Researchers From aetherAI Use Deep Learning To Develop An Annotation-Free Whole-Slide Training Strategy

This Article is written as a summay by Marktechpost Staff based on the research paper 'Identification of nodal micrometastasis in colorectal cancer using deep learning on annotation-free whole-slide images'. All Credit For This Research Goes To The Researchers of This Project. Check out the paper, ref blog.

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“Deep learning on annotation-free whole-slide images (WSI) was used to identify nodal micrometastasis in colorectal cancer” was published in the peer-reviewed Modern Pathology by aetherAI, Asia’s top medical image solution provider specialized in digital pathology and medical imaging AI. With areas under the receiver operating characteristics curve (AUC) of 0.9993 and 0.9956, respectively, the aetherAI algorithm performed well in detecting macrometastasis and micrometastasis at the slide level. For the first time, companies’ work shows that micrometastasis may be recognized using deep learning on whole-slide photos without manual annotation.

The extraordinarily high spatial resolution of whole-slide pictures makes deep learning for digital pathology difficult (WSIs). Patch-based approaches have been used in most research, which frequently needs comprehensive annotation of picture patches. On WSIs, this usually entails tedious free-hand contouring. aetherAI developed a method for training neural networks on whole WSIs using just slide-level diagnosis to relieve the load of such contouring and reap the benefits of scaling up training with many WSIs. To bypass the memory restriction of computer accelerators, they use the unified memory technique.

Extreme resolution of whole-slide images (WSI) involves dealing with ten billion pixels at the moment, which can easily cause GPU out-of-memory issues during CNN training. While traditional patch-based remedies impose the additional cost of writing comprehensive annotations, aetherAI’s True Gigapixel AI uses full WSIs and slide-level diagnostics to train without annotations.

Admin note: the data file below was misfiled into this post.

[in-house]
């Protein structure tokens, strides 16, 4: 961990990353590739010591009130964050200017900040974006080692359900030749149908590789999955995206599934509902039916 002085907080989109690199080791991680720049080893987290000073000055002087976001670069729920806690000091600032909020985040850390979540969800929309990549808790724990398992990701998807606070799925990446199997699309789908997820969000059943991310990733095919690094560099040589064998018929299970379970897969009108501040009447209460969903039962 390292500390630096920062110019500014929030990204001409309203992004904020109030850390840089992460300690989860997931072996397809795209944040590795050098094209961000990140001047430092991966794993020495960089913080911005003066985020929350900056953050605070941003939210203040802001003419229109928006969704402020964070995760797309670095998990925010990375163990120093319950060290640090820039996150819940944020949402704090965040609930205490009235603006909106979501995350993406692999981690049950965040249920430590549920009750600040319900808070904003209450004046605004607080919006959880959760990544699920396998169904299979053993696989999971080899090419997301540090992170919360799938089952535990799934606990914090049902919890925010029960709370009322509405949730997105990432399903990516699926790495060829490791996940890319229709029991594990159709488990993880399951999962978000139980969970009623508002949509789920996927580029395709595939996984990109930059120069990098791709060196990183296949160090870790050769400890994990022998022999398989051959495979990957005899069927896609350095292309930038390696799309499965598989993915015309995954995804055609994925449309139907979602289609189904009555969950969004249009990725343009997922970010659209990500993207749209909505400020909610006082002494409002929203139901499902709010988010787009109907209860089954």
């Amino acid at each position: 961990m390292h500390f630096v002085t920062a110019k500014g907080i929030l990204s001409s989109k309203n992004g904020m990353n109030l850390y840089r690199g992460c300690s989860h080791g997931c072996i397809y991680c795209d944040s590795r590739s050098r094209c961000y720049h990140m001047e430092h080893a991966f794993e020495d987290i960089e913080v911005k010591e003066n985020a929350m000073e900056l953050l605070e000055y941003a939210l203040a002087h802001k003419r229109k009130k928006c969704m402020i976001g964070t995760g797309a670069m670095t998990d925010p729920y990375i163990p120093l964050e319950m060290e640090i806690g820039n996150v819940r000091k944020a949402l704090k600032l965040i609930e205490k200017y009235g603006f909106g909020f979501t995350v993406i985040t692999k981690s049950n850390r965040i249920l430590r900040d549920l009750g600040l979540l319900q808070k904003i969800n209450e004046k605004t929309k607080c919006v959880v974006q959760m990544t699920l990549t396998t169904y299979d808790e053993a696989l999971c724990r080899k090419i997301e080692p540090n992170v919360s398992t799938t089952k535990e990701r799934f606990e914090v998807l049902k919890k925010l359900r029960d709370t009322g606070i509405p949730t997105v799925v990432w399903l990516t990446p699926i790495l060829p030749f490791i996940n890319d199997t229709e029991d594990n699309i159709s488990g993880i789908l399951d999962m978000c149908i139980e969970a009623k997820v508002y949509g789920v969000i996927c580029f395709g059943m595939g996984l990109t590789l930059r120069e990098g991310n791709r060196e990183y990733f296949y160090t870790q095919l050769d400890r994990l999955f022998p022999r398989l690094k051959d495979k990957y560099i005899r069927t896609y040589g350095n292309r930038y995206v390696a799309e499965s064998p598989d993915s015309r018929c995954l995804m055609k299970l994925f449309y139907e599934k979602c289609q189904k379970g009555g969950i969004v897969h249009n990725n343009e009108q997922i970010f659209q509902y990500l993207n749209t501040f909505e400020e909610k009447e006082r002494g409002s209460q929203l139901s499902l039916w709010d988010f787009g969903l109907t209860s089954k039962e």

True Gigapixel AI solves memory limits and significantly accelerates pathological AI development by removing the contouring effort.

This game-changing strategy can train AI systems using many WSIs and current slides.

aetherAI is working to improve disease detection by utilizing better picture recognition capabilities of deep neural networks. Slide quality control, case triaging, differential cell counting, and IHC quantification are just a few of their services.

Source: | Adenocarcinoma and squamous cell carcinoma pathological pictures are shown in a and b, respectively.

Because of the tiny size of metastatic foci, pathologists have difficulty detecting nodal micrometastasis (tumor size: 0.2–2.0 mm). Micrometastasis lymph nodes are counted as positive nodes. Hence finding micrometastasis is essential for correct colorectal cancer pathologic staging. As a result, having a pathologic staging technique to detect tiny metastatic foci in lymph nodes would be beneficial. Although deep learning methods have improved the sensitivity and efficiency of micrometastasis detection, manual annotation is time-consuming and labor-intensive. To tackle this challenge, aetherAI created a deep-learning system that identifies colorectal cancer nodal metastasis using its innovative end-to-end training technique using annotation-free WSIs.

Chang Gung Memorial Hospital in Taoyuan, Taiwan, collaborated on the research with pathologists. There were 1963, 219, and 1000 slides in the training, validation, and testing sets.

Experiments on a data set of lung cancer WSIs show that the suggested technique obtains areas under the receiver operating characteristic curve for adenocarcinoma and squamous cell carcinoma classification on 0.9594 and 0.9414, respectively. Furthermore, using class activation mapping, the approach achieves better classification results than multiple-instance learning and solid localization outcomes for minor lesions.


The deep learning model developed by aetherAI employs whole-slide pictures of colorectal cancer regional lymph nodes with only a slide-level label (either positive or negative slide). A deep-learning model was trained to detect metastases using a TAIWANIA 2 supercomputer. The system worked well in seeing macrometastasis and micrometastasis at the single-lymph node level, with AUCs of 0.9993 and 0.9956, respectively. The aetherAI model correctly recognized nodal metastasis based on regions of tumor cells, as validated by visualization using class-activation mapping.